Research has shown that most of the published studies in various fields are false. For example, the Reproducibility Project: Psychology only managed to confirm 36% of previous 100 psychology studies had a statistically signifiant result the second time. Also, only 6 of 53 studies considered landmark in cancer were successfully replicated. In these circumstances, when such a quantity of false studies pass the peer-review process in most scientific fields, how can we filter authentic information from fields we don't have expertise in?
First thing to consider is that research can never provide absolute certainty. Any result you find is only preliminary. You can have various degrees of preliminary: a single study with an acceptable but not brilliant design can provide interesting clues or first steps for a larger project, but not much more. It is right and productive that these studies are published, but don't treat them as truth.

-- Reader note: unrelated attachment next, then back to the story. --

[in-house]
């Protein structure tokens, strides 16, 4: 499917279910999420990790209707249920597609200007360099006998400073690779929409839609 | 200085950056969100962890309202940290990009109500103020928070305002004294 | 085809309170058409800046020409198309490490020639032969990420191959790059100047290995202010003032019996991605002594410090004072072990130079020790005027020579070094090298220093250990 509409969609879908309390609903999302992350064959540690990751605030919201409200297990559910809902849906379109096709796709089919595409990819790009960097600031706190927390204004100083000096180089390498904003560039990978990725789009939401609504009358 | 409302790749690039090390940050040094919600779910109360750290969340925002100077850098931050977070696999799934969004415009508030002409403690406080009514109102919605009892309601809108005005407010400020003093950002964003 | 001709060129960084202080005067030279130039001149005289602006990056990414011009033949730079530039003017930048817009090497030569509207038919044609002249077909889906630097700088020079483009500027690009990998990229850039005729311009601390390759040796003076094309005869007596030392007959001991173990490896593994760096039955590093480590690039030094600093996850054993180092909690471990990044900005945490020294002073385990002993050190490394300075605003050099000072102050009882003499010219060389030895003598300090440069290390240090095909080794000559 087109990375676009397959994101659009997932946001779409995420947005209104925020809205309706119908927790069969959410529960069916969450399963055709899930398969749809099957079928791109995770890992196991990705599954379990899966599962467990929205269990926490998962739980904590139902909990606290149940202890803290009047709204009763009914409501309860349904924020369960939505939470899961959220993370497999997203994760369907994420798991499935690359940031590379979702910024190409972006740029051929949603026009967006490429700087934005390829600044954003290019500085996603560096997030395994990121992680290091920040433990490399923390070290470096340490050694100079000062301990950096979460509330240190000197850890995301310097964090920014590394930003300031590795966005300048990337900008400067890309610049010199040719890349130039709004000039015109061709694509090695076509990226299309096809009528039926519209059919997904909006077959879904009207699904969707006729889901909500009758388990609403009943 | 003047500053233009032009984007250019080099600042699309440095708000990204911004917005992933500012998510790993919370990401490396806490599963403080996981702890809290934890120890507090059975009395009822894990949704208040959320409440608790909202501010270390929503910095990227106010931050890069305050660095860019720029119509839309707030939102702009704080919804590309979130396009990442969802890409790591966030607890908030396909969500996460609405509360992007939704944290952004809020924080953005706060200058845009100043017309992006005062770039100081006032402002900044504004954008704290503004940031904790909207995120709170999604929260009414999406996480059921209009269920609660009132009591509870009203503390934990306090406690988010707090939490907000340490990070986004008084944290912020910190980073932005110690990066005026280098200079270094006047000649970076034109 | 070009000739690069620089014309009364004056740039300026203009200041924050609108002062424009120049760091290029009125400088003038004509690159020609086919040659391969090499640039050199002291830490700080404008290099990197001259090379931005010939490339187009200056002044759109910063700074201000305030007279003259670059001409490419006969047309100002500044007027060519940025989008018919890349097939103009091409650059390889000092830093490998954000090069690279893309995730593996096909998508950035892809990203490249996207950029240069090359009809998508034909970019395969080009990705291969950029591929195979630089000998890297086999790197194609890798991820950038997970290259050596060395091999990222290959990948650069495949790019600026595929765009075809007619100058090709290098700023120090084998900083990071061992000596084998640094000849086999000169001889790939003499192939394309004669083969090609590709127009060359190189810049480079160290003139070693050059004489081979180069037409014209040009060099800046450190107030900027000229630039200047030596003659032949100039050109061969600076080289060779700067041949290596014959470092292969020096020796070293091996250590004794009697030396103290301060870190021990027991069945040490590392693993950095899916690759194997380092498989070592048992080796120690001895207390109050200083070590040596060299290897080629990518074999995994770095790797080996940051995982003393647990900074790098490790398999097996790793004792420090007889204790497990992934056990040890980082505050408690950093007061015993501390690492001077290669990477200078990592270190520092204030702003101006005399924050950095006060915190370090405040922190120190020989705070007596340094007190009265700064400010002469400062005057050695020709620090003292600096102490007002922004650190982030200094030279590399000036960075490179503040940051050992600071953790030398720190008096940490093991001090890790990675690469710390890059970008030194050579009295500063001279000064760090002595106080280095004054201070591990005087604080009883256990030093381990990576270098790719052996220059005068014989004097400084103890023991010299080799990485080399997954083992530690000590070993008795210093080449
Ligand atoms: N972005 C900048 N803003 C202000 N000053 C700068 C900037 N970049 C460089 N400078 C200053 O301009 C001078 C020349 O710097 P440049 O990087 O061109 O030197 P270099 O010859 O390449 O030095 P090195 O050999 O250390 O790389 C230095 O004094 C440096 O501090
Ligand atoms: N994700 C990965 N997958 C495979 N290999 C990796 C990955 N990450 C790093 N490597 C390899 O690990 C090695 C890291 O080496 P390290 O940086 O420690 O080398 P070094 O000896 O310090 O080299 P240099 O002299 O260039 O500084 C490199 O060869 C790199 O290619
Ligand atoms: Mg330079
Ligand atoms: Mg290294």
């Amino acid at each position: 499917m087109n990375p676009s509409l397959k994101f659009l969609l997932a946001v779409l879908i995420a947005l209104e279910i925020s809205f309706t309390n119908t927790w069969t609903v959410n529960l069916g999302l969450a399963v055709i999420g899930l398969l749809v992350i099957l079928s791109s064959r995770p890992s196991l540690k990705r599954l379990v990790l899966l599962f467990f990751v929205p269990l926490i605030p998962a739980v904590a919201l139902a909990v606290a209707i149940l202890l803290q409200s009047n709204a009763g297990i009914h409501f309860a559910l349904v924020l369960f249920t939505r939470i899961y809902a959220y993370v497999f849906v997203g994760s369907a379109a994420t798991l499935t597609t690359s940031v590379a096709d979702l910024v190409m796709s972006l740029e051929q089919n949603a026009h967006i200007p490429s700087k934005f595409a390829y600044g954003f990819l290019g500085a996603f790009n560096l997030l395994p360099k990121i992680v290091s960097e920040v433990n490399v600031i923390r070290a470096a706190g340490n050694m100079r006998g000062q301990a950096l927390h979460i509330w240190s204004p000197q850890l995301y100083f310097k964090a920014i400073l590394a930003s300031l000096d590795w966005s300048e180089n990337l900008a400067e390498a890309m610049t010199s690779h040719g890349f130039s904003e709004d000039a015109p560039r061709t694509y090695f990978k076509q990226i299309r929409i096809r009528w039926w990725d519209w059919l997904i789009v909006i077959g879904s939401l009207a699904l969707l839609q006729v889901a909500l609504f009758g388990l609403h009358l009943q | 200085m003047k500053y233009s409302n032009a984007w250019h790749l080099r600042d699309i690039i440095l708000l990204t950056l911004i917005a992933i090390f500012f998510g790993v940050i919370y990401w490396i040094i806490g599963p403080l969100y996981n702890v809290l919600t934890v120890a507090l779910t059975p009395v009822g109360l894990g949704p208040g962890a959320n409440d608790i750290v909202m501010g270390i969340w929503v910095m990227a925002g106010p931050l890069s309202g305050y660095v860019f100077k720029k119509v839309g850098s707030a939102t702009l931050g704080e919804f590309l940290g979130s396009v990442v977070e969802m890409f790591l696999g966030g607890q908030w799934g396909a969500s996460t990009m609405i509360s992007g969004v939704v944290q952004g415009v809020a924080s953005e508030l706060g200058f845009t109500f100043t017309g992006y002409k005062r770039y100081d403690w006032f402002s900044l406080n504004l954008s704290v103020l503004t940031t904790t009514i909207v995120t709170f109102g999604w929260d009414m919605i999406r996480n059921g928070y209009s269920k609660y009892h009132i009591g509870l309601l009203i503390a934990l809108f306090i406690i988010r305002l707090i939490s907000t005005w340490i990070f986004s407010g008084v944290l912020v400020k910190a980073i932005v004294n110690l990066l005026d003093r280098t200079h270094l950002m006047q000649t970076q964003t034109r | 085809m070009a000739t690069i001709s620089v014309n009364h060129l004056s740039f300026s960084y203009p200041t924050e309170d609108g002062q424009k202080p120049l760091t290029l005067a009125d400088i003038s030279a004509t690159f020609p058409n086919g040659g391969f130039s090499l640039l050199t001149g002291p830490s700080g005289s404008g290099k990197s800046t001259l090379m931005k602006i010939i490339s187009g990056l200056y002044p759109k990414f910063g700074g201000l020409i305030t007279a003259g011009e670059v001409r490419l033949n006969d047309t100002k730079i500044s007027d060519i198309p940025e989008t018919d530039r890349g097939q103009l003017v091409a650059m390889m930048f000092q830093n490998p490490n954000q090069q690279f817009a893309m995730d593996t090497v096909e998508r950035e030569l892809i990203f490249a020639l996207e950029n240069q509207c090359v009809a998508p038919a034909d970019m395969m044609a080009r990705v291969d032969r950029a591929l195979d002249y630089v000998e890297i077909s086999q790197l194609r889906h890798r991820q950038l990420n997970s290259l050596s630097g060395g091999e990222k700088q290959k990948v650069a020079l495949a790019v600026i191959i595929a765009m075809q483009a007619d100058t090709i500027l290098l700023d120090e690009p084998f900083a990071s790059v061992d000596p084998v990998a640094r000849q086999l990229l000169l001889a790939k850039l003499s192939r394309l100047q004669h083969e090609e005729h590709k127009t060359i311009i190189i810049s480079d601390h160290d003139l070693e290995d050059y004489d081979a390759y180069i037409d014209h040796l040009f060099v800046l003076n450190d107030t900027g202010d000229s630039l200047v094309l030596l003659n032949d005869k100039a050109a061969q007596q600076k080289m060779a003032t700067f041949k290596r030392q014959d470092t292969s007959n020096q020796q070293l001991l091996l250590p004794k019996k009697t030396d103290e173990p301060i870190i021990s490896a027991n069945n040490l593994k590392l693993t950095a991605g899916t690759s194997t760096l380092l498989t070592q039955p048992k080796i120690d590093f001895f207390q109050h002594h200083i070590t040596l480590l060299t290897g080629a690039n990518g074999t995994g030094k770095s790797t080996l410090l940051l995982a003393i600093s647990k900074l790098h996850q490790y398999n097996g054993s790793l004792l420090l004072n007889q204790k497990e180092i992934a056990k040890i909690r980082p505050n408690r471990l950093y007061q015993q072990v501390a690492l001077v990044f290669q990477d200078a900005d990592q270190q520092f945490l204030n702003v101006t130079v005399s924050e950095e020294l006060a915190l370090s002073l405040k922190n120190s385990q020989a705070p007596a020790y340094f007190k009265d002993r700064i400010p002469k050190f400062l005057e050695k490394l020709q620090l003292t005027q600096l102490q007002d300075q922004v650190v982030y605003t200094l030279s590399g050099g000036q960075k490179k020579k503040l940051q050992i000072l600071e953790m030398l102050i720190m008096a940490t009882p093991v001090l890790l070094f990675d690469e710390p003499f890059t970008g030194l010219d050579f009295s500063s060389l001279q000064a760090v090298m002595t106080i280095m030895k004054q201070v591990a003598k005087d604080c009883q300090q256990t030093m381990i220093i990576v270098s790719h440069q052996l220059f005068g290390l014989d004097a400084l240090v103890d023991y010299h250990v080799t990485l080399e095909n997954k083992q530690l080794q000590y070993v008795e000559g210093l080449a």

Second thing to consider is that the problem is not necessarily with the articles themselves, but with the lack of replication. So, if you find a result that interest you, try to find replications. If none exist, then you need to be more careful.
The p-curve (see p-curve.com) has been proposed as a way of identifying whether a set of results is likely to have been p-hacked. The term and technique was coined and/or developed by Uri Simonsohn and colleagues, who blog about replication and p-curving at Data Colada.
- "P-Curve Won’t Do Your Laundry, But Will Identify Replicable Findings"
- "Ambitious P-Hacking and P-Curve 4.0"
- "P-curve vs. Excessive Significance Tests"
The technique has been applied by several research groups besides Simonsohn et al, ie Head et al 2015
There have been critics of p-curves (including John "most published finding are wrong" Ionnadis ), as well as other techniques such as excessive significance tests and the distribution of published p-values.
- Simonsohn, Simmons, Nelson (2014) "P-Curve and Effect Size: Correcting for Publication Bias Using Only Significant Results" Perspectives on Psychological Science V9(6) p.666-681
- Simonsohn, Nelson, Simmons, (2014) "P-curve: A Key to the File Drawer," Journal of Experimental Psychology: General, V143(2), p.534-547
- Simonsohn, Simmons, Nelson (2015) "Better p-curves" Journal of Experimental Psychology: General.
- Ioannidis and Bruns. 2016. p-Curve and p-Hacking in Observational Research. PLoS ONE.
- Head et al 2015 The Extent and Consequences of P-Hacking in Science. PLoS ONE